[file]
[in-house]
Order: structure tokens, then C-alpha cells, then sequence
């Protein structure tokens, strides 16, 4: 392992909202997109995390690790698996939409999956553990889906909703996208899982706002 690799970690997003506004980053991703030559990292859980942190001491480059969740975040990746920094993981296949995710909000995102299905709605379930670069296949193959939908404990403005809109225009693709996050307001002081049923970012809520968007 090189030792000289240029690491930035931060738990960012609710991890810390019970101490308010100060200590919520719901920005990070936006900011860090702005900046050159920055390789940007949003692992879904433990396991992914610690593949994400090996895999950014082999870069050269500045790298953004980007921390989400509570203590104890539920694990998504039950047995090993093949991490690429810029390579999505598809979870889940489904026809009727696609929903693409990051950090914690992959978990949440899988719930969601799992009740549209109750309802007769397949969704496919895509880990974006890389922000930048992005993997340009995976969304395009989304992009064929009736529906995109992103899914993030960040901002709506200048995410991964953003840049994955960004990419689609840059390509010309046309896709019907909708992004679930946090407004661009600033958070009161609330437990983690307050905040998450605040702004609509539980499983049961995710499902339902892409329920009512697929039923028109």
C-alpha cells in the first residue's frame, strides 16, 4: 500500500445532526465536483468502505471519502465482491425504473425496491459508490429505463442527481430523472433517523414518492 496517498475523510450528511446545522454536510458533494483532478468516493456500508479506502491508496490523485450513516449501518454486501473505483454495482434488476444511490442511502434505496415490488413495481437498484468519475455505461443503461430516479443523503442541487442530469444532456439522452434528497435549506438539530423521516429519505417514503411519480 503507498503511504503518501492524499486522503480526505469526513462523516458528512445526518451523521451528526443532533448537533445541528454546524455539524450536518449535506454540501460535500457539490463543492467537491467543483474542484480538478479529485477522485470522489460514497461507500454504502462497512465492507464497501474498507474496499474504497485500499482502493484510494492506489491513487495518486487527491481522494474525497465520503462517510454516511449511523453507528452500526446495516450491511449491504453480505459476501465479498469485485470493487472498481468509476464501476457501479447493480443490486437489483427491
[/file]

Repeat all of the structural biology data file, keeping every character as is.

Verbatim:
[in-house]
Order: structure tokens, then C-alpha cells, then sequence
């Protein structure tokens, strides 16, 4: 392992909202997109995390690790698996939409999956553990889906909703996208899982706002 690799970690997003506004980053991703030559990292859980942190001491480059969740975040990746920094993981296949995710909000995102299905709605379930670069296949193959939908404990403005809109225009693709996050307001002081049923970012809520968007 090189030792000289240029690491930035931060738990960012609710991890810390019970101490308010100060200590919520719901920005990070936006900011860090702005900046050159920055390789940007949003692992879904433990396991992914610690593949994400090996895999950014082999870069050269500045790298953004980007921390989400509570203590104890539920694990998504039950047995090993093949991490690429810029390579999505598809979870889940489904026809009727696609929903693409990051950090914690992959978990949440899988719930969601799992009740549209109750309802007769397949969704496919895509880990974006890389922000930048992005993997340009995976969304395009989304992009064929009736529906995109992103899914993030960040901002709506200048995410991964953003840049994955960004990419689609840059390509010309046309896709019907909708992004679930946090407004661009600033958070009161609330437990983690307050905040998450605040702004609509539980499983049961995710499902339902892409329920009512697929039923028109």
C-alpha cells in the first residue's frame, strides 16, 4: 500500500445532526465536483468502505471519502465482491425504473425496491459508490429505463442527481430523472433517523414518492 496517498475523510450528511446545522454536510458533494483532478468516493456500508479506502491508496490523485450513516449501518454486501473505483454495482434488476444511490442511502434505496415490488413495481437498484468519475455505461443503461430516479443523503442541487442530469444532456439522452434528497435549506438539530423521516429519505417514503411519480 503507498503511504503518501492524499486522503480526505469526513462523516458528512445526518451523521451528526443532533448537533445541528454546524455539524450536518449535506454540501460535500457539490463543492467537491467543483474542484480538478479529485477522485470522489460514497461507500454504502462497512465492507464497501474498507474496499474504497485500499482502493484510494492506489491513487495518486487527491481522494474525497465520503462517510454516511449511523453507528452500526446495516450491511449491504453480505459476501465479498469485485470493487472498481468509476464501476457501479447493480443490486437489483427491